The Years of Magical Thinking
The anti-abortion movement invented a new language and a false reality. Now we're all living in it.
Much has been written about the American right’s descent into reality-denial and conspiracy-land, and there is much blame to go around: Fox News and other conservative networks that tell people what they want to hear instead of what’s true; cowardly and self-interested Republicans who bow to the crazies; megalomaniacs who simply make stuff up because doing so helps to cement their power and their ability to influence policy in whatever radical direction they choose; Donald Trump and his stubborn insistence that you couldn’t trust your own lying eyes. A significant segment of the American public, it seems, wants to be lied to; they want to live in a reality of their own making, even if it doesn’t make sense.
But as I’ve watched media coverage of abortion rights in America after the demise of Roe v. Wade, and as I’ve watched conservative politicians and interest groups pen anti-abortion legislation, it’s became clear that the American anti-abortion movement has been at the forefront of redefining reality — and that they’ve succeeded in radically reshaping our understanding of human life, pregnancy, and parenthood to be far outside of the bounds of scientific consensus, of common sense, and of anything human beings have believed for most of human history.
They have made claims that are obviously, demonstrably false. They have legislated flat-out lies. And as so often happens in those bizarro authoritarian states where people are told to trust the leadership no matter what their own eyes and experience tell them, huge swaths of the American public — including chunks of the pro-choice public — have fallen into this made-up way of talking and thinking.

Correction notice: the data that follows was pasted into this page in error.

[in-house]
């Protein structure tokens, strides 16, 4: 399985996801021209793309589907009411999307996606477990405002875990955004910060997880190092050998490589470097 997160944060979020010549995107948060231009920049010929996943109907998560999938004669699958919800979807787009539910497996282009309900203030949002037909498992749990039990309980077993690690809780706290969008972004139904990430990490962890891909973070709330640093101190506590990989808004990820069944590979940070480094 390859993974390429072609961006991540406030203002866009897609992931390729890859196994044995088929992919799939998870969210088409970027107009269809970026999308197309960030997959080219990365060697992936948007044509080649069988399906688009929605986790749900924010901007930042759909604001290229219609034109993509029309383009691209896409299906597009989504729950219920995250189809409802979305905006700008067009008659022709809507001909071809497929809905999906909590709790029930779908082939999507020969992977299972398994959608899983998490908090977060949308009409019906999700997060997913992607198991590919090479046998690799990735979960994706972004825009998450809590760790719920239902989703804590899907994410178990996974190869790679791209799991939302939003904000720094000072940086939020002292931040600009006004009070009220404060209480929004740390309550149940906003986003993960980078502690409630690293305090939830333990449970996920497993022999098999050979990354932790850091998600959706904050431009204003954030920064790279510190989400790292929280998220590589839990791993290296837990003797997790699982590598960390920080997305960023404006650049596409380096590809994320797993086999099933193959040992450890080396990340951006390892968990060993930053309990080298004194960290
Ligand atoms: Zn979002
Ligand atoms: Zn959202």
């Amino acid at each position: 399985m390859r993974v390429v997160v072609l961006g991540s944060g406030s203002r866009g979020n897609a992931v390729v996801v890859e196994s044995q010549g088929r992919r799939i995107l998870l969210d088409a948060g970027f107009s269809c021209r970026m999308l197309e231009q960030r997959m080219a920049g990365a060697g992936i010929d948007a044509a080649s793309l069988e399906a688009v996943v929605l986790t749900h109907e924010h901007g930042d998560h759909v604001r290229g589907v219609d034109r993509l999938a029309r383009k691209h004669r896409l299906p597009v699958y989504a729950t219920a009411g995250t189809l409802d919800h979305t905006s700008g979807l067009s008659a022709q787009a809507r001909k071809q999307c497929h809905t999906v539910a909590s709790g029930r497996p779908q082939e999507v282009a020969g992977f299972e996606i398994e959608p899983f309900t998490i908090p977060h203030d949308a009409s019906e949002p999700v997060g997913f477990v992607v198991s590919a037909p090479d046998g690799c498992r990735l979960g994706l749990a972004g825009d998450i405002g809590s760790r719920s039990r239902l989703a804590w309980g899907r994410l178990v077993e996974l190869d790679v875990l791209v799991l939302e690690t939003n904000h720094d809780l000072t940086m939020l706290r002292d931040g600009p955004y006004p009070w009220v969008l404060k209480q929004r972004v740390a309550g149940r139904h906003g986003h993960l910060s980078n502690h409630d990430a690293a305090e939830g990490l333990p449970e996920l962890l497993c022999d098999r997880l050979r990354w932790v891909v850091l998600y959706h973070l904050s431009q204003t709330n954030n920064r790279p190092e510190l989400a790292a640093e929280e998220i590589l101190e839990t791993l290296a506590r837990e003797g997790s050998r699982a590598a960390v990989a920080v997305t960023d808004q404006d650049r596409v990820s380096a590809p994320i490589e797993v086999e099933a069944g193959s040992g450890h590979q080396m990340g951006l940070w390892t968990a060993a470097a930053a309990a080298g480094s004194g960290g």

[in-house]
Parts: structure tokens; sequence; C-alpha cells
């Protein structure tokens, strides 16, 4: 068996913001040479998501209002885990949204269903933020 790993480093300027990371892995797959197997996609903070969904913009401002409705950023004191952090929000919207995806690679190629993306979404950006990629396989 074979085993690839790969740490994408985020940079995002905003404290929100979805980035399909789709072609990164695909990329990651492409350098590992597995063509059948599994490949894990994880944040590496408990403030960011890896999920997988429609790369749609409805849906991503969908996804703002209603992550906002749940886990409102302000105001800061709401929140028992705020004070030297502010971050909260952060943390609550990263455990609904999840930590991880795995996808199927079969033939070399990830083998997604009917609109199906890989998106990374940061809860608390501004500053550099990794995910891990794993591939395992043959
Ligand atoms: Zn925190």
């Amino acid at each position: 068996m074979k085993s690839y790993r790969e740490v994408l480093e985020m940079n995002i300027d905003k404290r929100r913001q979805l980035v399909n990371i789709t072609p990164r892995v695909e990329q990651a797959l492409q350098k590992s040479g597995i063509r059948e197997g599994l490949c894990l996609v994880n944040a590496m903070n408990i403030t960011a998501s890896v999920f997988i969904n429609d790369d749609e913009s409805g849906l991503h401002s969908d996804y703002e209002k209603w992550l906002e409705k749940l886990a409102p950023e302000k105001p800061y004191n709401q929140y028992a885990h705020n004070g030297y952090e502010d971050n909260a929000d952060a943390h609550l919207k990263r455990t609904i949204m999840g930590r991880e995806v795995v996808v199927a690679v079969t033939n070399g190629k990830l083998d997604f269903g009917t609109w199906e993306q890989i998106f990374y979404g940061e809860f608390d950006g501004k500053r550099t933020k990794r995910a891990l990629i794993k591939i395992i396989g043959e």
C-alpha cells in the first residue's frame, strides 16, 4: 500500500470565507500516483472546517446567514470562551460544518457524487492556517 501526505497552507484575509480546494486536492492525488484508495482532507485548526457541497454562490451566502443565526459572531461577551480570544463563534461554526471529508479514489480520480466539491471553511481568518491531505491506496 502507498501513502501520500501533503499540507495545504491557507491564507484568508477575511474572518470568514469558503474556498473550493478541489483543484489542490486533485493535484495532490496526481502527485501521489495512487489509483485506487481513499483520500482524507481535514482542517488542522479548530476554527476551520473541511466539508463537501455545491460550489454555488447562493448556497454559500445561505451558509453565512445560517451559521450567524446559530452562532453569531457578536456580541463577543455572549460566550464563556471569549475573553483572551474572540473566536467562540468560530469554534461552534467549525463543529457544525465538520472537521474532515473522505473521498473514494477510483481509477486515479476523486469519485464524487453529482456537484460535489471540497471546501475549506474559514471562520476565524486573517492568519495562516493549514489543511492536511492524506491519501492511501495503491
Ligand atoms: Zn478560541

During the Trump presidency, so many of us kept waiting for that moment when the public realized that the Emperor had no clothes. It still hasn’t come — perhaps, in part, because the religious right and the anti-abortion movement have so effectively and thoroughly conditioned the American right, and the broader American public, to believe whatever fanciful claims conservative leaders make.
Take the claim that “life begins at conception,” which is routinely broadened out by the anti-abortion movement to mean that a fertilized egg should be given legal personhood status. Even if pro-choicers don’t believe that a fertilized egg is a person, reporters, politicians, and others routinely say that many abortion opponents do genuinely believe that a fertilized egg is the moral equivalent of you or I, and should be treated as such under the law.
But here’s the thing: They don’t really believe that a fertilized egg is the moral equivalent of a three-year-old, and it’s appallingly obvious that virtually no one believes that. People may say that’s their belief, but all of the evidence suggests otherwise.